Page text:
It should not be run by humans. Very little human interaction should be required for day-to-day usage, and access to particular video feeds should be restricted. Only a law enforcement official pursuing information about a reported crime could access the system, and the access would require a related case number. Information on who accesses the system and when should be available to the public. I’m split on if this should be generally available or by FOIA request, but it’s a mandatory requirement.
This is a critically important point, and worth considering further. The primary curtailment on abuse is this open view into use of the system. A rogue agent entering bogus case numbers to view feeds should be relatively easy to detect. The more difficult issue is when the state or system itself attempts to hide behind the “ongoing case” exception to a FOIA request to monitor a non-criminal person, agency, group, or gathering. But the cops are already monitoring non-violent groups discretely (sometimes very poorly). They’re going to monitor non-criminal groups no matter what, let’s at least make them work for it.
I should add that this idea of an audited surveillance system was planted in my head via the book The Transparent Society by David Brin. Strangely, this book is the only place I’ve seen the idea mentioned. Politicians and privacy activists seem to only concern themselves with the all-or-nothing extremes, never concerning themselves with a practical, viable suggestion to handle the issue while minimizes the fears and problems it presents. Media stories on these items always leave out the third way options as well.
With this system in place, when a man assaults and robs a woman in broad daylight we can now get an accurate picture of his face, we can find out where he came from on transit or by car, and where he went afterwards. If he did drive a car before or after, we have his license plate information as well. All of this knowledge is available quickly to police in a system designed for such pursuit, with audited access so that we, the public, can confirm its being responsibly used. Whew.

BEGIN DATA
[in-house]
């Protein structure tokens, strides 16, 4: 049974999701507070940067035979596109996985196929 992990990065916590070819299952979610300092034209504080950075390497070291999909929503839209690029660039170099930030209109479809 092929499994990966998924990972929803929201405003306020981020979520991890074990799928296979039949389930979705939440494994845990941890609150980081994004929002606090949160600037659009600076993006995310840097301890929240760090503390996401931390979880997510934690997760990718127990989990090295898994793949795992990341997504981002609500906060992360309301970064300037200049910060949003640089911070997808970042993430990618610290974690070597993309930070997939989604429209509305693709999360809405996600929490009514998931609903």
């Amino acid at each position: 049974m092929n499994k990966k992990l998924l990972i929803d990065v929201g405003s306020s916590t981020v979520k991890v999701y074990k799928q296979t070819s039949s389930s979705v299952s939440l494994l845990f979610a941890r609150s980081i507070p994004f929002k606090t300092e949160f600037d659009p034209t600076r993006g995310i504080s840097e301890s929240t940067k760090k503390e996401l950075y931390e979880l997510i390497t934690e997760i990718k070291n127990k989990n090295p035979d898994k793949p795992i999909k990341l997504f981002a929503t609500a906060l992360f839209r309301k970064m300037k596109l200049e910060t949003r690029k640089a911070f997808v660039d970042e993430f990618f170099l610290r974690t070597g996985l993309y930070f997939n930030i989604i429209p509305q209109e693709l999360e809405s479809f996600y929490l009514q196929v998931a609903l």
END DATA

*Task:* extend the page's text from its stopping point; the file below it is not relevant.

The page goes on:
A Smaller Example
Property crime in Chicago is commonplace. For items worth less than one hundred dollars, there is an automated report system; you don’t even talk to a cop if you’re a victim. I’m sure this is half due to the volume of the crimes, but also half due to the nearly impossible task of tracking down a single thief in a city with a population of millions. These sorts of crimes would become easier to solve, assuming the police had the manpower to task people to tracking the offenders down.
I’ve purposefully avoided technical details of the plan, but there is one thing I believe is worth talking about. I’m not a security expert, but working around computers as much as I do I know that it’s nearly impossible to secure a system against someone who can physically access the system. As such, no Chicago PD member should be able to touch the systems that run the grid and store the data. Since it’s critically important data, it should be secured somehow, but by an outside organization. I’ll throw the Illinois State Police out there as an idea, but this is a detail to work out later.
An Eye on The Future
My understanding is that the technology isn’t quite there yet – but integrating the system with automated behavioral detection algorithms should be easy, and the system should be designed with this in mind. If the system can detect possibly criminal behavior or noises and alert police before a crime has occurred, this would be superior to a system that only assists with easier capture of criminals after the fact.
Facial recognition is also improving, and I could see the possibility of adding pictures of persons with outstanding warrants to an automated watch list – again something carefully and publicly audited to avoid abuse. Alerts would be automatically sent to officers in the area when a wanted person is detected nearby.
I know such things sound scary, but the technology is coming. Denying it won’t help, but thinking about the pitfalls and working to head them off could.
Let’s Solve Crimes
I’ll finish with a quote from a story of the assault and robbery that happened down the street from me:
Even though the crime happened in broad daylight in a very busy intersection, no one saw anything. A diner is less than 10 feet away from the bus stop and the people inside the diner said they did not see anything, although they did say at 2 o’clock in the afternoon, the diner is usually empty, as it is their least busiest time. There are also no surveillance cameras outside.
Police continue to investigate.